Hey Athena! I just moved to a new city, which was one of my biggest goals (something that I didn’t think I could do). But now I’m worried and scared about finding a job. I’m starting to feel like it was a mistake. It’s a new place. I don’t know anybody. I don’t know places to go and it’s scary doing things (or going out) on my own. I wanted a fresh start but now I’m feeling like it’s going to be the same in the new city as it was in the old one (even with work). I’ve tried to be positive. HELP! What can I do? Thanks, Michelle.
You’ve braved going on a new adventure and crossed off a major goal through leaping into the unknown of moving to a new city! That said, moving cities is a huge undertaking and so it is absolutely normal to feel overwhelmed, scared and insecure. The main thing that I would recommend would be speaking to a therapist during your process of adjustment. You don’t have to feel alone during this time. If that is not possible for you, then try and work on your perspective. Ever heard the saying, ‘wherever you go, there you are’? Well, that’s because your perception is the filter through which you experience everything. If this new place is starting to feel like the old one, then you need to look at how you are perceiving things. In other words, how are you bringing your past into your present? So let’s work on your perspective.
As I read your question, three main focus areas popped up:
Stepping out of your routine
Let’s reframe these three focus areas:
What do you love to do and what attracted you to this new city in the first place? Write a list of what you want to do and experience. Now, think of how you incorporate that into your life in ways that make you feel emotionally safe. So if you don’t like eating out alone, maybe grabbing a coffee is a less overwhelming option. Being alone is only a barrier if you allow it to be one.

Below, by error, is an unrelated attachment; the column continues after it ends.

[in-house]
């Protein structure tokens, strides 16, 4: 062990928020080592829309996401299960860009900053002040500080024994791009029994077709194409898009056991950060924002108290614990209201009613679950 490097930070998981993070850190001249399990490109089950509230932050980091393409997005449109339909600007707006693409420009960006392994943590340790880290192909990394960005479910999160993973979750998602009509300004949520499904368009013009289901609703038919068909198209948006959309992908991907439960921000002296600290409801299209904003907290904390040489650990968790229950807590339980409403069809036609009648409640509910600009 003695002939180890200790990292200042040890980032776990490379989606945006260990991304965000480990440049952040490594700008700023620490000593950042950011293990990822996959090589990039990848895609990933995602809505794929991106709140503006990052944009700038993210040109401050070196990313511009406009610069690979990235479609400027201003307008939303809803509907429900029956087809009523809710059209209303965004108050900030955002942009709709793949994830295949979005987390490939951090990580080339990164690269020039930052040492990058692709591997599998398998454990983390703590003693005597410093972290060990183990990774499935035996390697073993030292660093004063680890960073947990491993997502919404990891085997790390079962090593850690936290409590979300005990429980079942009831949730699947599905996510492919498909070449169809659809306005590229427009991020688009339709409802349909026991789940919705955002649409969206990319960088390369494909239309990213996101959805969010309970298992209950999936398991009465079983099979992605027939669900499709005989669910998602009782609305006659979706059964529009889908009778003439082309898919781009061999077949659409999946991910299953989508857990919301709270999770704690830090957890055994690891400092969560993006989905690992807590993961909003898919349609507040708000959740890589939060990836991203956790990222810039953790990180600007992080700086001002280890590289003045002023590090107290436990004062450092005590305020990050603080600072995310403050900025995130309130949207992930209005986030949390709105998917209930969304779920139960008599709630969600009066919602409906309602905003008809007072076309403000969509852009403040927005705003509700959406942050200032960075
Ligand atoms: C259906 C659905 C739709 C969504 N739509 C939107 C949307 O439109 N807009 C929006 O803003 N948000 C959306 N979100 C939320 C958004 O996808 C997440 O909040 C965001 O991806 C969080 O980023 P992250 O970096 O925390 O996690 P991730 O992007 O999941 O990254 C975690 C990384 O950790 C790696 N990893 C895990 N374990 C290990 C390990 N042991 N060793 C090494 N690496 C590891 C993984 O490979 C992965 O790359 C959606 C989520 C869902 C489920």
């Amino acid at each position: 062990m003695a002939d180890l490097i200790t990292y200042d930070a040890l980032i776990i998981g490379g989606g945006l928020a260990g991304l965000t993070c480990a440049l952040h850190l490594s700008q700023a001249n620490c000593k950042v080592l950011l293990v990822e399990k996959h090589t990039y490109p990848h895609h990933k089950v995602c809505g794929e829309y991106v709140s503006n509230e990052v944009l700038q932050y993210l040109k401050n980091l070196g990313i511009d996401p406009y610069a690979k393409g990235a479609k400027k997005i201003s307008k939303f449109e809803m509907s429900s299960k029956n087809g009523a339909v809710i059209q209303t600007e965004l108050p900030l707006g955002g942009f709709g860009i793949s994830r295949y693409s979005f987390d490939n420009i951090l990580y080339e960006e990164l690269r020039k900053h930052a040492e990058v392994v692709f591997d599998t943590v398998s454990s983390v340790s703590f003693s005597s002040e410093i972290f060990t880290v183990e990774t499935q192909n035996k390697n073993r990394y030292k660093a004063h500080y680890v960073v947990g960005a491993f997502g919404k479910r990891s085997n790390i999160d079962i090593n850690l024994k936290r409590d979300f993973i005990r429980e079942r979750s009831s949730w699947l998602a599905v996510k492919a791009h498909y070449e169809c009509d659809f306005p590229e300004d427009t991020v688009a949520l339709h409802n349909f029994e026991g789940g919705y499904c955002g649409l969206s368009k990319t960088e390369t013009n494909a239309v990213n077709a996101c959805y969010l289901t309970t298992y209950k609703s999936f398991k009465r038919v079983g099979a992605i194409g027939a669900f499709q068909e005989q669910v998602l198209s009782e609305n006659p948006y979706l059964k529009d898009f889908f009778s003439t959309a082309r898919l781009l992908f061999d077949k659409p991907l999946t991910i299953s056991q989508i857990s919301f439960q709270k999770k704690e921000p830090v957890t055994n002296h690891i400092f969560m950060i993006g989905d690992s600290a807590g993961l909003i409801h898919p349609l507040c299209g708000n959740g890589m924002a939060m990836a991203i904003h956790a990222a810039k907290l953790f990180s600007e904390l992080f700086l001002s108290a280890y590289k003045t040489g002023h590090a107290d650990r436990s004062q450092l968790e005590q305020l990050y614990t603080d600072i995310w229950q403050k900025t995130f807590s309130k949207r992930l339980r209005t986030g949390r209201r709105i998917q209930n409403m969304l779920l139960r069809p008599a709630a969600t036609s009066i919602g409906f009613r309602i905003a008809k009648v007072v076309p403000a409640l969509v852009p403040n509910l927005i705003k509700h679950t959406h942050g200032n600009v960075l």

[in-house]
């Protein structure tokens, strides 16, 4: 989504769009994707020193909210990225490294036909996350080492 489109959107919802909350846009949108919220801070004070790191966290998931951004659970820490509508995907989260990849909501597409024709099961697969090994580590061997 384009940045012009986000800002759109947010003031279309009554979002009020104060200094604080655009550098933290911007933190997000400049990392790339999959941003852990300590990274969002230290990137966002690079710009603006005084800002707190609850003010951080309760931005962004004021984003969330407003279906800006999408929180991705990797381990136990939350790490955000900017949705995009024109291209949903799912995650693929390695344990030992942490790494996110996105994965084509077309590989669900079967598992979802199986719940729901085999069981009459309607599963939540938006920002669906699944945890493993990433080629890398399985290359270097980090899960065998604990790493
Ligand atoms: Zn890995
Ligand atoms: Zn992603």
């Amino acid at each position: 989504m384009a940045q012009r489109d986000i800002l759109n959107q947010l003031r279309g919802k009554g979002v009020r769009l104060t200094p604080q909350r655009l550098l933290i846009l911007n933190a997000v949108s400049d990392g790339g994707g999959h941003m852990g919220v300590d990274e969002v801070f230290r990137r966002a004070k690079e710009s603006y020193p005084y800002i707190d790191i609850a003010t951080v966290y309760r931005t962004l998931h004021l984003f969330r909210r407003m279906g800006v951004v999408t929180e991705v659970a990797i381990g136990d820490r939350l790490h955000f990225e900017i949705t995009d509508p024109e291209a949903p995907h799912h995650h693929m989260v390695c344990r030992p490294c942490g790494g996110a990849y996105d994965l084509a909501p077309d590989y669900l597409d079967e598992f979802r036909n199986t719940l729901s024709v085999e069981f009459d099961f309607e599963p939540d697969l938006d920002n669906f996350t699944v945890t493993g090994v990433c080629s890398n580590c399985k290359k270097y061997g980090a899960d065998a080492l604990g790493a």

In order to meet people and connect, you will need to step out of your comfort zone and put yourself out there. Can you think of ways to do this? This is really a process of trusting that you can handle yourself and that the process can be an enjoyable one. This also doesn’t need to be a massive leap. Maybe it’s as simple as introducing yourself to your neighbours. You’ll have to think about what’s best for you. Lean into supporting yourself. Take bite-sized, manageable steps that you map out for yourself.
If you are replaying a pattern related to finding and keeping work, it may be rooted in something deeper than this Q&A can offer. My recommendation is to work with a licensed professional who can help you to see what your underlying commitment may be. (You can also watch my interview with Nancy Levin – where we talk about this).
Lastly in any period of adjustment it is helpful to take action in ways that can help you to feel better in the immediacy, like having a having a stress-free morning routine and actively practicing more self-care.
P.S. Are we friends on the gram yet?
P.P.S. Have a question? E-mail me here.